I had a long talk today with Miles Free of the Precision Machined Products Association (PMPA). Miles has heavy experience in understanding the technical problems machining companies have in the hostile world of perfect competition which relentlessly drives prices down for even the most proficient contract shops.
Quality and delivery are just the price of admission to the poker game of job shop survival.
In Miles’ view, the blood sport of contract machining makes the participants risk averse to a fault in venturing out of their area of expertise—making parts. The bidding process they live in everyday is unforgiving of even the smallest goof-up.
A missed tolerance, a botched UPS shipment, shoddy material and a dozen other possible missteps can kill a job and sabotage a relationship.
With this view of the business world it is completely understandable that metalworking folk do not want to try crazy new ideas or develop their own products. The world they live in is endlessly demanding, but at least it is the devil they know.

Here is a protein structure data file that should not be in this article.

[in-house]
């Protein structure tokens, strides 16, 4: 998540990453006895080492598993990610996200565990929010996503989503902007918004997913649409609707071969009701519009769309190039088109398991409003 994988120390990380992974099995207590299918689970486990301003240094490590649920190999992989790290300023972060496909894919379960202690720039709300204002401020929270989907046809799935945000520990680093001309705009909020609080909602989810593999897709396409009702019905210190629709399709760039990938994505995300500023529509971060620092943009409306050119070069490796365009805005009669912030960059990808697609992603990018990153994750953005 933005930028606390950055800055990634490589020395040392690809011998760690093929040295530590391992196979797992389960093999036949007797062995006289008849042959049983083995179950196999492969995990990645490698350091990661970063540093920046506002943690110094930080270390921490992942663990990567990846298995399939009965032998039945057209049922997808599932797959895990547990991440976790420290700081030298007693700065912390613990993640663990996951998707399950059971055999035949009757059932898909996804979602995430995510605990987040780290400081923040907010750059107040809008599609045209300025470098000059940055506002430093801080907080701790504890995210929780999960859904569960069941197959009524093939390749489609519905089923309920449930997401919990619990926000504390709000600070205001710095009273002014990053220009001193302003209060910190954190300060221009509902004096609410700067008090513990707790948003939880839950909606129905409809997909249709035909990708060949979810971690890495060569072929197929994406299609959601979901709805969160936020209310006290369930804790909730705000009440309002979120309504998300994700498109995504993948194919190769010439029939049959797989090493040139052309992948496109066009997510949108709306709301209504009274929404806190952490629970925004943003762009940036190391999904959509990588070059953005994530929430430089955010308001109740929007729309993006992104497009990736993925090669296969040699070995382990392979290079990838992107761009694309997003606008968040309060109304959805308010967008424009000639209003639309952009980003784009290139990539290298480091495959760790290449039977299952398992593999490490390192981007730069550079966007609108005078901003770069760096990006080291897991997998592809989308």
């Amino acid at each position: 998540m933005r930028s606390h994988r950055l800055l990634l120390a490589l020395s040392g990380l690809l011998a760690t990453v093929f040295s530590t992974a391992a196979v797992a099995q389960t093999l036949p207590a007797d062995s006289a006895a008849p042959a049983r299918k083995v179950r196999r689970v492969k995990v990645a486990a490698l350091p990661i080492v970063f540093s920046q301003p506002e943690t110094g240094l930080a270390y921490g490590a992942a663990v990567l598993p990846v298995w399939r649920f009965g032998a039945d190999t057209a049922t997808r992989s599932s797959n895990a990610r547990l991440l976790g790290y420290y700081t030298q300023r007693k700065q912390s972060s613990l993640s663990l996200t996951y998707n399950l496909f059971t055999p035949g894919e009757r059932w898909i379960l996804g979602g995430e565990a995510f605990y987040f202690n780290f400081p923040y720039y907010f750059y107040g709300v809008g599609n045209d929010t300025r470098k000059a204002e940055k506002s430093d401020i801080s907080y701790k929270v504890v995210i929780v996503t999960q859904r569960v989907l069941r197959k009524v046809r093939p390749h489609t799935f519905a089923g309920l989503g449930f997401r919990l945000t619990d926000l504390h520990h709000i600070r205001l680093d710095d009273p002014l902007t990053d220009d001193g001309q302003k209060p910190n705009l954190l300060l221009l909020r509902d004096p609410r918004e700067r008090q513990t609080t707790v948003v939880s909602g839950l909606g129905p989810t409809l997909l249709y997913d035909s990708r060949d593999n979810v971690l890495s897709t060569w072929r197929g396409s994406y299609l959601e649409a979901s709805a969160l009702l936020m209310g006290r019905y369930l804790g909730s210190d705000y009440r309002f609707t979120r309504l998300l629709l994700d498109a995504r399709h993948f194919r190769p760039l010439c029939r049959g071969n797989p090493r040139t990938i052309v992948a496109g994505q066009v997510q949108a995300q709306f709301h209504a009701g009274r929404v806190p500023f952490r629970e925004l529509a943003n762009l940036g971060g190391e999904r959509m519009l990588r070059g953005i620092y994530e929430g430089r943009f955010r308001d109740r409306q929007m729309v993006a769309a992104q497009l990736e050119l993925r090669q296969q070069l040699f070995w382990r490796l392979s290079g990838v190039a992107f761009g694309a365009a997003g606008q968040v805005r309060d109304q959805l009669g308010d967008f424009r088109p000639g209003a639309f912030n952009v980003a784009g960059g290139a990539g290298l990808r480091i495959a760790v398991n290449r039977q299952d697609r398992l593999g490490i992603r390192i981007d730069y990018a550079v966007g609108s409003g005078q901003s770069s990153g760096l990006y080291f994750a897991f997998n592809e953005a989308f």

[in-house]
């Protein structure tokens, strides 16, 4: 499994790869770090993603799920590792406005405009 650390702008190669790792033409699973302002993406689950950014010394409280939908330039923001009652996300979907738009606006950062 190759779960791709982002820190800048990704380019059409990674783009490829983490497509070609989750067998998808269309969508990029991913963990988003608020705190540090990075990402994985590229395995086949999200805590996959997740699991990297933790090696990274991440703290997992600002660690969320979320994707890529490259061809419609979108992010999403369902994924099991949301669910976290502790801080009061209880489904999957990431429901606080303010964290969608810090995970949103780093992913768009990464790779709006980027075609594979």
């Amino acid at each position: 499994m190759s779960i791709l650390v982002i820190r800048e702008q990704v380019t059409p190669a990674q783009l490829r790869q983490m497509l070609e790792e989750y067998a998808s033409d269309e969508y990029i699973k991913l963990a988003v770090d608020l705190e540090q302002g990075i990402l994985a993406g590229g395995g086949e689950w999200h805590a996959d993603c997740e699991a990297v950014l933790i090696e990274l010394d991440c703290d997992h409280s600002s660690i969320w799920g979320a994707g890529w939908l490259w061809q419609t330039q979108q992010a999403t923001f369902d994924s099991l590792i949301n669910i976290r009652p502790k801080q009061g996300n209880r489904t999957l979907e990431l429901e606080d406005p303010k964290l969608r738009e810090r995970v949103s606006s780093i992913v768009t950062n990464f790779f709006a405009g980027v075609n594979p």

The sad fact is that with global competition and free flowing machining expertise it is an excruciatingly hard time to make money in contract work.
Everyday I observe brilliant metalworking technicians with millions of dollars invested, struggling to survive, and I wonder why they don’t spend more time and effort on products and brands.
To me, the biggest lesson from this awful recession is that most businesses need a distinctive presence in the marketplace to get some relief from the bludgeoning of one on one price competition.
Question: If you came up with a brilliant idea for a new product, would you have the guts to try to bring it to market?